Many people I talk to tell me they have a love/hate relationship with Facebook. On one hand it keeps them connected to people who they may not be able to see or talk to anymore, but it also allows nosy, semi-stalker type people to creep on their page. They may get to hear many compliments about pictures and status updates, but also get slammed from the haters who are jealous. They can proclaim their relationship status to the masses, but they can also see pictures of people who seem to be leading more exciting lives. It can bring you up and it can bring you down. Build up your self-esteem one day and body slam it to the ground the next.
It is hard to be confident in a world where you can constantly compare yourself to so many others. The internet has opened up the world. On one hand, this is a great thing. On the other hand, it seems to be leading many people to have doubts about their happiness. I’m reading several literary classics this year. I’m currently reading “Great Expectations” by Charles Dickens. Little Pip is being brought up by his sister and brother-in-law. It is not a great life, but Pip doesn’t know any different. One day he is asked to go visit with an older lady who is a recluse. Pip meets this girl, Estella. Estella has been brought up to think she is better than other people and is very privileged. She tells Pip that he is common and he immediately feels inadequate. Estella is very pretty and he is hurt that she doesn’t like him. For the first time in his life he feels ashamed of where he comes from. He then starts to have great expectations for his life. He wants to learn to read and write. He aspires to become a gentleman. He no longer wants to work in the forge as a blacksmith with his brother-in-law, who by far is the nicest person Pip has ever met. This is now too far beneath his expectations. Pip goes on to come into mystery money from a benefactor unknown. He is able to be tutored and can afford luxuries. He continues to be ashamed of his family and no longer sees them. He also continues to aspire to win over the beautiful Estella, who has never approved or liked him. I won’t ruin the end of the story if you haven’t ever read this book, but it is interesting to me that Pip isn’t happy even after he starts to rise to his expectations. He continues to feel discontent and doesn’t understand why he feels this way when it seems he is getting what he has always wanted.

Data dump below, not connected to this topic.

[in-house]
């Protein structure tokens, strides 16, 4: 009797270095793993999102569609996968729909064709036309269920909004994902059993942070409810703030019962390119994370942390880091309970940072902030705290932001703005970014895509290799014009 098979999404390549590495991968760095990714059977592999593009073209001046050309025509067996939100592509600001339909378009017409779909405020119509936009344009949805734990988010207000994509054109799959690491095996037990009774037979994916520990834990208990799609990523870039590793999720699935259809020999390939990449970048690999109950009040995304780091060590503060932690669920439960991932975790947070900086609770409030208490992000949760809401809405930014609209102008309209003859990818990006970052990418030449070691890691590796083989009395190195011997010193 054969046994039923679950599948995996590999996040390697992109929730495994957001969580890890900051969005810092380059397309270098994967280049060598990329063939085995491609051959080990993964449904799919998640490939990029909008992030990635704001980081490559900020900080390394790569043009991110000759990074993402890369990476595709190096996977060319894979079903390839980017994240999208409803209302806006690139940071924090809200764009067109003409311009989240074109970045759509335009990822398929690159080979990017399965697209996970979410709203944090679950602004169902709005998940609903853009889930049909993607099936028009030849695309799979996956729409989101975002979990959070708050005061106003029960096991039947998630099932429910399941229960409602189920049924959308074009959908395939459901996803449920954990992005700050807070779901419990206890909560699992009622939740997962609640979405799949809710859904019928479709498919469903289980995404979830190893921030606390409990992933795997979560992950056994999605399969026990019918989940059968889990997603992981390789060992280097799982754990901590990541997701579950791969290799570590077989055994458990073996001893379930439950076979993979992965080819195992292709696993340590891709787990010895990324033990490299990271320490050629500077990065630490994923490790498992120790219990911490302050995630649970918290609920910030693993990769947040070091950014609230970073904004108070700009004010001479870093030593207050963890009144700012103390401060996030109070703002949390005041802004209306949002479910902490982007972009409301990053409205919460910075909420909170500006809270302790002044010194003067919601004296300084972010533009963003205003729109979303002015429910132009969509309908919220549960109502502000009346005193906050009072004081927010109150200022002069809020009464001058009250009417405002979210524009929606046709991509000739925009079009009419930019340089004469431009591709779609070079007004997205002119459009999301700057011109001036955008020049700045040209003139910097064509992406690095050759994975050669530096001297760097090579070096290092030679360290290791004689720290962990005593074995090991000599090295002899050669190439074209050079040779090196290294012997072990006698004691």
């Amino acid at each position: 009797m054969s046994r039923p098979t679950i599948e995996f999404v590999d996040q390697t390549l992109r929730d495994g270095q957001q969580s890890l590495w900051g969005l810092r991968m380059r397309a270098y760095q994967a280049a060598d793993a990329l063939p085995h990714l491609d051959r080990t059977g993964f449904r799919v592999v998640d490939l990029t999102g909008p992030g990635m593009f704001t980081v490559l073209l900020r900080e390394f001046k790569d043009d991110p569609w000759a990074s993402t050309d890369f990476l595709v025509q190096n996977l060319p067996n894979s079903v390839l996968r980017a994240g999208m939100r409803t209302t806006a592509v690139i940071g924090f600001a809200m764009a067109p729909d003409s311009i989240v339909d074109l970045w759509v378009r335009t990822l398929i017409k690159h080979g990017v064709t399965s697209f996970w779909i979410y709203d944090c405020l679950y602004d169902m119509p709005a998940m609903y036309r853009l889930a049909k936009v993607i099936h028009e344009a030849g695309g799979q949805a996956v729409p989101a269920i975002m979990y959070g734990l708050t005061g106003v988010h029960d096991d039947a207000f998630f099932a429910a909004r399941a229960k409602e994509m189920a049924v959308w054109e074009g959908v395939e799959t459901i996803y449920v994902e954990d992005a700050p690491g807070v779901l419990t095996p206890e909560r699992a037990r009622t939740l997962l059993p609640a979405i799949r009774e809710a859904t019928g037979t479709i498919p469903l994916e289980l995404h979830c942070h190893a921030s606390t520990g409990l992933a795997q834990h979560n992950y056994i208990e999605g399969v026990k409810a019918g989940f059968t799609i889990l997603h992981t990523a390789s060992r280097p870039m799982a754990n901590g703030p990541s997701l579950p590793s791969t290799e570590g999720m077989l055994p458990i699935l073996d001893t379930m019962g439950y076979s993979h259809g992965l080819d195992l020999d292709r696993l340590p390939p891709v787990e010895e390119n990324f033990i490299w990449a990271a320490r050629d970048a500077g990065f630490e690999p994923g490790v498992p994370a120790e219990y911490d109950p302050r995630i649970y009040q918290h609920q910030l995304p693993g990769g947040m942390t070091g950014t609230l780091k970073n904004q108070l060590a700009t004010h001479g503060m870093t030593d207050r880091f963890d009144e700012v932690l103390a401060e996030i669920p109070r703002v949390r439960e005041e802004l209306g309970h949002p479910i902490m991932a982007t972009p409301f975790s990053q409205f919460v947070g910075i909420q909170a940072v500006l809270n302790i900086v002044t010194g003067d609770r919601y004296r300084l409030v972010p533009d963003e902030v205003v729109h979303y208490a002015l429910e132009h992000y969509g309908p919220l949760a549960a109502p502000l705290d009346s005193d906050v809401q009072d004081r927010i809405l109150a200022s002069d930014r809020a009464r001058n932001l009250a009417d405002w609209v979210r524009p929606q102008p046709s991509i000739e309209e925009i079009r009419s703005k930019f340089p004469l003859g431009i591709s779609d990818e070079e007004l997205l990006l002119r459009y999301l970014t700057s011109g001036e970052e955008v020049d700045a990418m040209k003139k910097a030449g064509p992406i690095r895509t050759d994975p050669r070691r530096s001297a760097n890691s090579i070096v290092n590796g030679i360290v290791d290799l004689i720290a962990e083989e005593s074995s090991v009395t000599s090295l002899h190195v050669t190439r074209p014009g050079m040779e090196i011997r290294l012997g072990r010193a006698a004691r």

Why is it so hard to be content? You could be happy in your life only to go on Facebook and see something that a friend of a friend has in their life. All of the sudden you feel less than adequate, even though you don’t even know this person. Maybe you feel like you have to lose weight to look like someone else. Or have more money to have something that someone else has. You may love your job but now see that someone else is more successful and you wonder if you’ve made the right choice. Some of my students go on Facebook to brag about their great weekend or to show off how hot their boyfriend or girlfriend is, only to be disappointed once they see what other people are doing. They all agree that is it is great to be able to keep up with people from high school and meet new people they may not have been able to meet otherwise. However, there is a big downside to being able to be connected to so many people. To open up your world to so many possibilities. It causes people to doubt themselves and their choices. They may feel happy until they creep on their ex-boyfriend or girlfriend’s page and see how well they are doing. All of the sudden jealousy and discontent floods in.